Hospital patients with alcohol problems 10 times as likely to have alcoholic liver cirrhosis
Hospitalized patients who have alcohol problems had a significantly greater risk for developing alcoholic liver cirrhosis compared with the general population, according to the results of a Danish nationwide, registry-based, prospective cohort study.
“We studied the 15-year risk for alcoholic liver cirrhosis in hospital patients with obvious alcohol problems (a diagnosis of alcohol intoxication, harmful alcohol use, or alcohol dependence),” Gro Askgaard, MD, of the department of hepatology, Copenhagen University Hospital, told Healio.com/Hepatology. “They had a more than a 10-fold greater rate of alcoholic liver cirrhosis compared to the general Danish population. The risk was greatest (8% to 10%) for alcoholic liver cirrhosis within 15 years for patients [aged] 40-59 years and for patients diagnosed with harmful use or dependence.”
Askgaard and colleagues evaluated all Danish patients with alcohol problems identified at an initial hospital contact between 1998 and 2002 (n = 36,044; two-thirds men), and followed them for the development of alcoholic liver cirrhosis up to 2014. They estimated the incidence rate of alcoholic liver cirrhosis in these patients relative to the general population, and identified predictors of the absolute risk for alcoholic liver cirrhosis.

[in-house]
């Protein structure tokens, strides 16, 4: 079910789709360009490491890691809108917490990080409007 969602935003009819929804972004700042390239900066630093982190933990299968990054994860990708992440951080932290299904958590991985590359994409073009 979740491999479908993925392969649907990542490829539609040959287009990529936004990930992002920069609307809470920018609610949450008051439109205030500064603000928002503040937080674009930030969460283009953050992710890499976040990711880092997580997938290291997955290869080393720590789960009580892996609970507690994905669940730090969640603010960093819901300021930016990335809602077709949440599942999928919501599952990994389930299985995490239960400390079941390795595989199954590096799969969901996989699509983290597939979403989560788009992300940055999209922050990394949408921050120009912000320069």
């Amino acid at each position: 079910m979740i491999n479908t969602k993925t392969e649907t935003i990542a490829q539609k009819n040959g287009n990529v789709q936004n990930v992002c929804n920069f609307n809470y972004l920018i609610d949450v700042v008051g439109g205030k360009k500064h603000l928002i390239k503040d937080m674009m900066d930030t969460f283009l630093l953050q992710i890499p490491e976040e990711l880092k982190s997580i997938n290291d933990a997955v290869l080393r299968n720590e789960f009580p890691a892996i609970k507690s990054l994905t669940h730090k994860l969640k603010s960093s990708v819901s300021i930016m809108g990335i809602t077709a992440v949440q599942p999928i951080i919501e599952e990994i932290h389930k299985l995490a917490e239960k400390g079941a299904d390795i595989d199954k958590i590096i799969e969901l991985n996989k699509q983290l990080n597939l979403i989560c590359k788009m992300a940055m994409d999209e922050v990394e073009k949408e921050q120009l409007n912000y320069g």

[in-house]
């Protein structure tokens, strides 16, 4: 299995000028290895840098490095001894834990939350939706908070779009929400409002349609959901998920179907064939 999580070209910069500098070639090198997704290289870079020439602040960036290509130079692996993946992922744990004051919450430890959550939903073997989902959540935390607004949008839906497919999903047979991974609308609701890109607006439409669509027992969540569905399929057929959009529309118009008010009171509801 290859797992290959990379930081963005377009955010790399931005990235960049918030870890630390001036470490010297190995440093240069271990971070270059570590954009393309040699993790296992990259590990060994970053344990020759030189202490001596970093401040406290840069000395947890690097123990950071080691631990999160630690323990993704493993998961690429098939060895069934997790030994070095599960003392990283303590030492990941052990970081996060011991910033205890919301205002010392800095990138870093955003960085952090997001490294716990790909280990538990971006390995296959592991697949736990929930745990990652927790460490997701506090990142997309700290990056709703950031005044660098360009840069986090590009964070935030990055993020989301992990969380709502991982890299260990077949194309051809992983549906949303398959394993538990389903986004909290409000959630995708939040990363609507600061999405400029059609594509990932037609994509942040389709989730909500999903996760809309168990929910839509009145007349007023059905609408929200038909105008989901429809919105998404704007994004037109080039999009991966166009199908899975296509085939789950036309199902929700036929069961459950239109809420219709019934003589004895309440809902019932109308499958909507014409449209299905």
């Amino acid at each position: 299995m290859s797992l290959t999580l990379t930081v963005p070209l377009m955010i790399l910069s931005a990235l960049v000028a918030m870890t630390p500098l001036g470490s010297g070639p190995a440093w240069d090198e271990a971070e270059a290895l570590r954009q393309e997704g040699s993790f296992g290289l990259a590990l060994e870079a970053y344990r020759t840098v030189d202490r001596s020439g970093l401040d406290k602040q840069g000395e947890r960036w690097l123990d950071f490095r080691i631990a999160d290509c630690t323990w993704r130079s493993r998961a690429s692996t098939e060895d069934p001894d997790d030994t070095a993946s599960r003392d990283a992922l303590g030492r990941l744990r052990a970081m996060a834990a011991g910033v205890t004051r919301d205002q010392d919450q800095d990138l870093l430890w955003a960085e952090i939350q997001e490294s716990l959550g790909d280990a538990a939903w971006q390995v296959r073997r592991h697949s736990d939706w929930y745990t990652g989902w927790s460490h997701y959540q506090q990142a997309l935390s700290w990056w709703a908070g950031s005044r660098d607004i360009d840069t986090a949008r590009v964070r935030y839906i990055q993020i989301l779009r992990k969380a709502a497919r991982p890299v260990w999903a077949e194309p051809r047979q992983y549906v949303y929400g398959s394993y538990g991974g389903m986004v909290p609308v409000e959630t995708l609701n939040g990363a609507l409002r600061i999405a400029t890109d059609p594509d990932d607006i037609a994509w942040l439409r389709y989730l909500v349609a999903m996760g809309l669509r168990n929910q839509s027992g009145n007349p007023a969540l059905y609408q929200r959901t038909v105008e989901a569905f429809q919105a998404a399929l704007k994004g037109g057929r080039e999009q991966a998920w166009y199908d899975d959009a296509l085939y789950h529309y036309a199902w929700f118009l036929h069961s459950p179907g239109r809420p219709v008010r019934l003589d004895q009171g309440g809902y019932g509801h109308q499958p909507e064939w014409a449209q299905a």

Similar proportions of patients were diagnosed with alcohol intoxication or dependence (37% to 42%) and 20% to 21% were diagnosed with harmful alcohol use. After 411,417 person-years of follow-up, 1,406 men and 560 women were diagnosed with alcoholic liver cirrhosis.
The investigators found that patients in their 20s, 30s and 60s and those aged older than 70 years had a lower 15-year risk for alcoholic liver cirrhosis compared with patients in their 40s. Moreover, they found that patients who were diagnosed with harmful alcohol use or dependence had a higher 15-year risk for alcoholic liver cirrhosis compared with patients who were diagnosed with alcohol intoxication.
In men, the 15-year absolute risk for developing alcoholic liver cirrhosis was 0.7% for those aged 20-29 years, 5.5% for those in their 30s, 9.8% for those in their 40s, 8.9% for those in their 50s, 6.2% for those in their 60s, and 2.5% for those aged 70 and older. Also among men, the 15-year absolute risk was 2.6% for those diagnosed with alcohol intoxication, 7.7% for those diagnosed with harmful alcohol use, and 8.8% for those diagnosed with alcohol dependence.
Civil status, education and type of hospital care were not predictive of alcoholic liver cirrhosis.
“The absolute risks for alcoholic liver cirrhosis were slightly higher in men compared to women,” the investigators wrote.
The overall absolute risks at 5, 10 and 15 years were 2.6%, 4.5% and 5.9% in men, respectively, compared with 2.3%, 4% and 5.1% in women.
The incidence rate ratio for alcoholic liver cirrhosis was 11 (95% CI, 10-12) in men and 18 (95% CI, 15-21) in women compared with the general population.
Lack of data on lifestyle factors like smoking and obesity, which can influence the risk for alcoholic liver cirrhosis in heavy drinkers, was a study limitation, the researchers noted.
“Together with other evidence, our study indicates a need for the presence of alcohol care teams in the hospital setting,” Askgaard said. “Moreover, non-invasive serum biomarker tests and transient elastography that can detect early stages of liver disease could be relevant to offer middle-aged patients with alcohol problems.” – by Adam Leitenberger
Disclosures: The researchers report no relevant financial disclosures.